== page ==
Tracy Beaker, the curly-haired heroine who first appeared in The Story of Tracy Beaker in 1991, is back, all grown up. And the next step in her journey is narrated by her daughter Jess, a calmer, more sensible child than the charming but irascible Tracy used to be.
Wilson says she was often asked about what became of Tracy at book events. “I joked about her being an adult—Tracy as a young mum, or Tracy having a mid-life crisis—but only started to think seriously about writing the book a couple of years ago.”
She wanted to show that Tracy would be a loving mother, because “there is still this idea that if you haven’t had good parenting you won’t be a good parent yourself”, an idea she disputes. “Sometimes you are more determined to be a good parent,” she says. “I also wanted to show that Tracy is very bright, [albeit not] a hard worker—and now that she is in her thirties, she regrets not having gone on to further education.”
When news of the book came out, there were grumblings on social media about Penguin Random House’s announcement that Tracy was a single mum, struggling to make ends meet, but Wilson says she didn’t want to write a “fantasy story” for children, so many of whom think being rich and famous is the only way to lead a happy life.
Tracy lives on an estate and has irregular jobs (including, at one point, looking after the children of a publisher) but loves her daughter fiercely and has, as Wilson says, “a lot going for her”.
At one point Tracy thinks her problems are solved by starting a relationship with a wealthy ex-footballer, but once she moves with Jess from her estate to his big house, she realises fame and fortune don’t necessarily make people happy. “I wanted to give her a taste of this life with the boyfriend, but show that there are actually more important things in life,” says Wilson. “I’m having my cake and eating it, too.”
Many of the original Tracy Beaker characters make an appearance, including Tracy’s bête noir Justine and her long-suffering social worker Cam, as well as Tracy’s mum, but Wilson says she didn’t know what would happen to them until she sat down to write, which she does every day for an hour, in bed, after breakfast. “Obviously I do more writing or re-writing later on in the day, but that special hour is the hour when I feel I work best.
“Bizarrely, when I go to bed and I’m quite tired, that’s when the ideas come for the following morning. I have to write them down straight away, or I forget!”
She is gearing up to promote the book (Penguin Random House says the PR and marketing campaign will be Wilson’s biggest to date), including a launch event on 7th October at west London’s Royal Geographical Society with her long-time illustrator collaborator Nick Sharratt. But she laughs when asked if she has had to restrict the number of events she participates in. “That was the plan! But I seem to be doing more and more. I do like doing events, and as long as I have a vague idea about what to do, they are enjoyable. The only things I can’t do any more are great long signing sessions... The hand just won’t do it.”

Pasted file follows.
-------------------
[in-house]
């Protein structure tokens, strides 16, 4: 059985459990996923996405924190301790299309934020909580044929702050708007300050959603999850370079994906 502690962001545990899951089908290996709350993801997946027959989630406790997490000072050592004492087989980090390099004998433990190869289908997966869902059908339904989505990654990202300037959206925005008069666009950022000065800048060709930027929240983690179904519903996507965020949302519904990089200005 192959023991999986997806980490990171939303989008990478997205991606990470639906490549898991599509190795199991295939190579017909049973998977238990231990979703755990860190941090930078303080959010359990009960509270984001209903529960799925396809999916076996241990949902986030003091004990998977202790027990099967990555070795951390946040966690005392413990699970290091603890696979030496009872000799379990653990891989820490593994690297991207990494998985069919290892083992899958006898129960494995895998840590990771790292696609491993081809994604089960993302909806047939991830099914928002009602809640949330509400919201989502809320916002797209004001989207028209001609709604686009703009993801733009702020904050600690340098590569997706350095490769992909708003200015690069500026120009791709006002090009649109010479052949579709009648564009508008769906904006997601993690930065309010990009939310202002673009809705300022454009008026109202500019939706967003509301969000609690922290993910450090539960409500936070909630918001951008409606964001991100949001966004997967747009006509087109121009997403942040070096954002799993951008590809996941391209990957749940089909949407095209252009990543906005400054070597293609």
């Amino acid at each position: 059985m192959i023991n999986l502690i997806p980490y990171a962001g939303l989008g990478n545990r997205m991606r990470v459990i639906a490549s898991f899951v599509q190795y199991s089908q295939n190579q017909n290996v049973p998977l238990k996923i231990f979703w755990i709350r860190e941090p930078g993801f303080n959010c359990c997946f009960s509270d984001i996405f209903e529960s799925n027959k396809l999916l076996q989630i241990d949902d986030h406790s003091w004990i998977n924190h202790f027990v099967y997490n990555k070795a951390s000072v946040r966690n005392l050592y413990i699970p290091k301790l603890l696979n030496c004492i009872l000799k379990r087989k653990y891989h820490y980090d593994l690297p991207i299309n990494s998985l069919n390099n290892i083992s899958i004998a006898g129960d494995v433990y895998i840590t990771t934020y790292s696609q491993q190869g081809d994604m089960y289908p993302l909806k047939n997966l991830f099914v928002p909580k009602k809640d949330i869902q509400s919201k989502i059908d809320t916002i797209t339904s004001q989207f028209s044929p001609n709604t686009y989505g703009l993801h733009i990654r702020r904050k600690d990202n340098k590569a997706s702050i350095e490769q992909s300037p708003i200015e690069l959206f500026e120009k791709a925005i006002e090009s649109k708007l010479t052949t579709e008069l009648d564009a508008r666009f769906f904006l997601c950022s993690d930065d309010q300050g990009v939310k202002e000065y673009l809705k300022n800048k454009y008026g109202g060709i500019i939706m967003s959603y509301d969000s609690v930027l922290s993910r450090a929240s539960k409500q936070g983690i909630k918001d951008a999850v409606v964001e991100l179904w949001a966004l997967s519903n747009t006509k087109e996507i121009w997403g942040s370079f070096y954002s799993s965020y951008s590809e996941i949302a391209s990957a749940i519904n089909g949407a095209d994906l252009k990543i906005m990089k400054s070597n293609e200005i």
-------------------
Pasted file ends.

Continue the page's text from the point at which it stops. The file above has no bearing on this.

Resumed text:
Wilson began her career at 17, when she responded to an advert from D C Thompson, which was seeking teenage writers for its magazines. After she had her daughter, she carried on writing for its magazines but also started penning novels—and got a publishing deal at 23.
The Bath-born writer wasn’t an overnight success, however, and it was only when Tracy Beaker appeared that she became a household name. “With Tracy Beaker I had a change of style—it was for younger children and it was the first book Nick Sharratt illustrated,” she says. “It’s all been lovely ever since.”
Wilson has sold 19.2 million books for a value of £105m in the UK through Nielsen BookScan; however, the actual figure will be higher, as many of her publications predate BookScan, which started record-keeping in 1998. The original paperback edition of The Story of Tracy Beaker was published in 1992, and has sold 443,709 copies since 1998. The Tracy Beaker series as a whole has sold 1.37 million copies.
Wilson, who now publishes two books a year and aims to write 1,000 words a day, is currently working on a title set in the 1920s. She is also heavily involved in the Jacqueline Wilson magazine—for which she writes letters to readers—and judges the Jacqueline Wilson Creative Writing Prize, now in its third outing. The winner of this year’s prize, for which young writers aged seven to 12 are eligible, will have their successful story published in an exclusive W H Smith paperback edition of My Mum Tracy Beaker, and Wilson says the texts entered are always “delightful”. “Children haven’t changed,” she adds. “They love Tracy Beaker because she’s naughty, but they understand why she’s naughty. They can see she’s hurting.
“I wanted My Mum Tracy Beaker to be perfectly accessible to seven or eight year-olds who have never heard of her, but I thought that twentysomethings who had grown up with her might be interested too. They might want to see what has happened to her and meet up with some of the old favourites.”
Jacqueline Wilson’s My Mum Tracy Beaker (9780857535221), illustrated by Nick Sharratt, will be published by Doubleday Children’s on 4th October, priced £12.99.